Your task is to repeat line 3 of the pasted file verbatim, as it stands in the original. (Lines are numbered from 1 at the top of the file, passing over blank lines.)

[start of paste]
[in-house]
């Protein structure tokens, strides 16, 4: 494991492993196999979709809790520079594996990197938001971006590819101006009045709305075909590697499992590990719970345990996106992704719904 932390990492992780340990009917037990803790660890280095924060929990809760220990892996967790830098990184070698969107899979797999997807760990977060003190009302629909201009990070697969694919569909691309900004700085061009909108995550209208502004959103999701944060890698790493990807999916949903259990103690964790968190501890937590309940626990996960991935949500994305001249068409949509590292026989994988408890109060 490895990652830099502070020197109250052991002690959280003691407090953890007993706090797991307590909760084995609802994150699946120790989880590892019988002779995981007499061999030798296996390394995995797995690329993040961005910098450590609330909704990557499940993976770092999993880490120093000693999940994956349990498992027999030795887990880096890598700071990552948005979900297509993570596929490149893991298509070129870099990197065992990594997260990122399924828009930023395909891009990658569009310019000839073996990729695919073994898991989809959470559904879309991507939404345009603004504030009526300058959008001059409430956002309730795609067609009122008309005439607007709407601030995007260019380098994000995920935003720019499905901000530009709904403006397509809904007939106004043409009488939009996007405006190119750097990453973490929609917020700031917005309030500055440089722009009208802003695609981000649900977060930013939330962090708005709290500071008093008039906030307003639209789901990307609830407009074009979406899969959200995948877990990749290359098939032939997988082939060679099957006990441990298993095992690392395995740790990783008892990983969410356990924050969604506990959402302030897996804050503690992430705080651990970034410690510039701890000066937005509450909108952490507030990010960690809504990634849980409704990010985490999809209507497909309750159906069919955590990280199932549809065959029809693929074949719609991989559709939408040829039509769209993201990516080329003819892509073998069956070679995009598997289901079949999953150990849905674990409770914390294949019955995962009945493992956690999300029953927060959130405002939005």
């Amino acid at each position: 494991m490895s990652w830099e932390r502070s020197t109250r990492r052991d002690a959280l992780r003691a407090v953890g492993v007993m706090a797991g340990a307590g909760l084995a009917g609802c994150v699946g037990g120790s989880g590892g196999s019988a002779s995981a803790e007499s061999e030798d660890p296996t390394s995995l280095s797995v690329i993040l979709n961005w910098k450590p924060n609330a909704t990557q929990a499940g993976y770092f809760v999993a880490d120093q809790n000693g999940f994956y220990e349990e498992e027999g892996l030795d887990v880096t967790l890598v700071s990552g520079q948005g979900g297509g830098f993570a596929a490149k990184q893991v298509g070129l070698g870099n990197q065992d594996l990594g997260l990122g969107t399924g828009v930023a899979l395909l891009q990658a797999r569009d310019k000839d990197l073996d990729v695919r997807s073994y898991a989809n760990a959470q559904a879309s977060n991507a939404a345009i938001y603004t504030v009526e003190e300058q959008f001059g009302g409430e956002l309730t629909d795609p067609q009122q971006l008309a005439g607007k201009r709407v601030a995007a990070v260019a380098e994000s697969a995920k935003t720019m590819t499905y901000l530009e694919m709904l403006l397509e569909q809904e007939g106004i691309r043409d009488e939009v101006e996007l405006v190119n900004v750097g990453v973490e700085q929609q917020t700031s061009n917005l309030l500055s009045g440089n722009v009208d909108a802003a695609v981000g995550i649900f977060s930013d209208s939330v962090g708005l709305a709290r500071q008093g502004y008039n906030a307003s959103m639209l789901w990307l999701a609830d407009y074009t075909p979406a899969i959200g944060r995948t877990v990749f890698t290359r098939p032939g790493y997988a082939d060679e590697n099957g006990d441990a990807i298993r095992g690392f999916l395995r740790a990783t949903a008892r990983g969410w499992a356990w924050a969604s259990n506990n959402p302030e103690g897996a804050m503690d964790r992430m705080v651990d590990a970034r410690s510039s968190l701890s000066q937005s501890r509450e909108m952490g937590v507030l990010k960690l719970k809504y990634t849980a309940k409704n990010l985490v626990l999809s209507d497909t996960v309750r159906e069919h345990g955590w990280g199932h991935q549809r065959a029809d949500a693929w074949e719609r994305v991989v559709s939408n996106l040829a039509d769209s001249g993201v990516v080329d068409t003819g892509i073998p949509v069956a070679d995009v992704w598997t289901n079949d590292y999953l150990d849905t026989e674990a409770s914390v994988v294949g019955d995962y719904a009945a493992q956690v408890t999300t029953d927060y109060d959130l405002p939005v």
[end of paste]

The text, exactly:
């Amino acid at each position: 494991m490895s990652w830099e932390r502070s020197t109250r990492r052991d002690a959280l992780r003691a407090v953890g492993v007993m706090a797991g340990a307590g909760l084995a009917g609802c994150v699946g037990g120790s989880g590892g196999s019988a002779s995981a803790e007499s061999e030798d660890p296996t390394s995995l280095s797995v690329i993040l979709n961005w910098k450590p924060n609330a909704t990557q929990a499940g993976y770092f809760v999993a880490d120093q809790n000693g999940f994956y220990e349990e498992e027999g892996l030795d887990v880096t967790l890598v700071s990552g520079q948005g979900g297509g830098f993570a596929a490149k990184q893991v298509g070129l070698g870099n990197q065992d594996l990594g997260l990122g969107t399924g828009v930023a899979l395909l891009q990658a797999r569009d310019k000839d990197l073996d990729v695919r997807s073994y898991a989809n760990a959470q559904a879309s977060n991507a939404a345009i938001y603004t504030v009526e003190e300058q959008f001059g009302g409430e956002l309730t629909d795609p067609q009122q971006l008309a005439g607007k201009r709407v601030a995007a990070v260019a380098e994000s697969a995920k935003t720019m590819t499905y901000l530009e694919m709904l403006l397509e569909q809904e007939g106004i691309r043409d009488e939009v101006e996007l405006v190119n900004v750097g990453v973490e700085q929609q917020t700031s061009n917005l309030l500055s009045g440089n722009v009208d909108a802003a695609v981000g995550i649900f977060s930013d209208s939330v962090g708005l709305a709290r500071q008093g502004y008039n906030a307003s959103m639209l789901w990307l999701a609830d407009y074009t075909p979406a899969i959200g944060r995948t877990v990749f890698t290359r098939p032939g790493y997988a082939d060679e590697n099957g006990d441990a990807i298993r095992g690392f999916l395995r740790a990783t949903a008892r990983g969410w499992a356990w924050a969604s259990n506990n959402p302030e103690g897996a804050m503690d964790r992430m705080v651990d590990a970034r410690s510039s968190l701890s000066q937005s501890r509450e909108m952490g937590v507030l990010k960690l719970k809504y990634t849980a309940k409704n990010l985490v626990l999809s209507d497909t996960v309750r159906e069919h345990g955590w990280g199932h991935q549809r065959a029809d949500a693929w074949e719609r994305v991989v559709s939408n996106l040829a039509d769209s001249g993201v990516v080329d068409t003819g892509i073998p949509v069956a070679d995009v992704w598997t289901n079949d590292y999953l150990d849905t026989e674990a409770s914390v994988v294949g019955d995962y719904a009945a493992q956690v408890t999300t029953d927060y109060d959130l405002p939005v």